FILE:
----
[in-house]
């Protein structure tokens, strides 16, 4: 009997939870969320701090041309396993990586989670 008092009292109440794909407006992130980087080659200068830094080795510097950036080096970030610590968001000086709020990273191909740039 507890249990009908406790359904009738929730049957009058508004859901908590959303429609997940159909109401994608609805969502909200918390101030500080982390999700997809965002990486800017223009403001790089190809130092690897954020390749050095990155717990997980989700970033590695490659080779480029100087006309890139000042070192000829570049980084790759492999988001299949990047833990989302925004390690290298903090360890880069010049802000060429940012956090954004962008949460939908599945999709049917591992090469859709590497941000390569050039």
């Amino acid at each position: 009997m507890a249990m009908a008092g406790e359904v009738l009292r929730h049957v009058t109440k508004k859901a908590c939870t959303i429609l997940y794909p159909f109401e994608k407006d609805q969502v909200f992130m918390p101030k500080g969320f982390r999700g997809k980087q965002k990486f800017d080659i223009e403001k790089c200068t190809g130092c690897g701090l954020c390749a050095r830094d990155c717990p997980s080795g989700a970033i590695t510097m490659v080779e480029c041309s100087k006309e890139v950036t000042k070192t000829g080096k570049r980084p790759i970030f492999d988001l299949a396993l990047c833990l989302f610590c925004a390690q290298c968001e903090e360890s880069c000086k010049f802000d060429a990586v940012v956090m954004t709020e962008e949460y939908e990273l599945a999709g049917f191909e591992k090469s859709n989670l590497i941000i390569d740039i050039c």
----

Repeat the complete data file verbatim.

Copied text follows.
[in-house]
């Protein structure tokens, strides 16, 4: 009997939870969320701090041309396993990586989670 008092009292109440794909407006992130980087080659200068830094080795510097950036080096970030610590968001000086709020990273191909740039 507890249990009908406790359904009738929730049957009058508004859901908590959303429609997940159909109401994608609805969502909200918390101030500080982390999700997809965002990486800017223009403001790089190809130092690897954020390749050095990155717990997980989700970033590695490659080779480029100087006309890139000042070192000829570049980084790759492999988001299949990047833990989302925004390690290298903090360890880069010049802000060429940012956090954004962008949460939908599945999709049917591992090469859709590497941000390569050039």
């Amino acid at each position: 009997m507890a249990m009908a008092g406790e359904v009738l009292r929730h049957v009058t109440k508004k859901a908590c939870t959303i429609l997940y794909p159909f109401e994608k407006d609805q969502v909200f992130m918390p101030k500080g969320f982390r999700g997809k980087q965002k990486f800017d080659i223009e403001k790089c200068t190809g130092c690897g701090l954020c390749a050095r830094d990155c717990p997980s080795g989700a970033i590695t510097m490659v080779e480029c041309s100087k006309e890139v950036t000042k070192t000829g080096k570049r980084p790759i970030f492999d988001l299949a396993l990047c833990l989302f610590c925004a390690q290298c968001e903090e360890s880069c000086k010049f802000d060429a990586v940012v956090m954004t709020e962008e949460y939908e990273l599945a999709g049917f191909e591992k090469s859709n989670l590497i941000i390569d740039i050039c």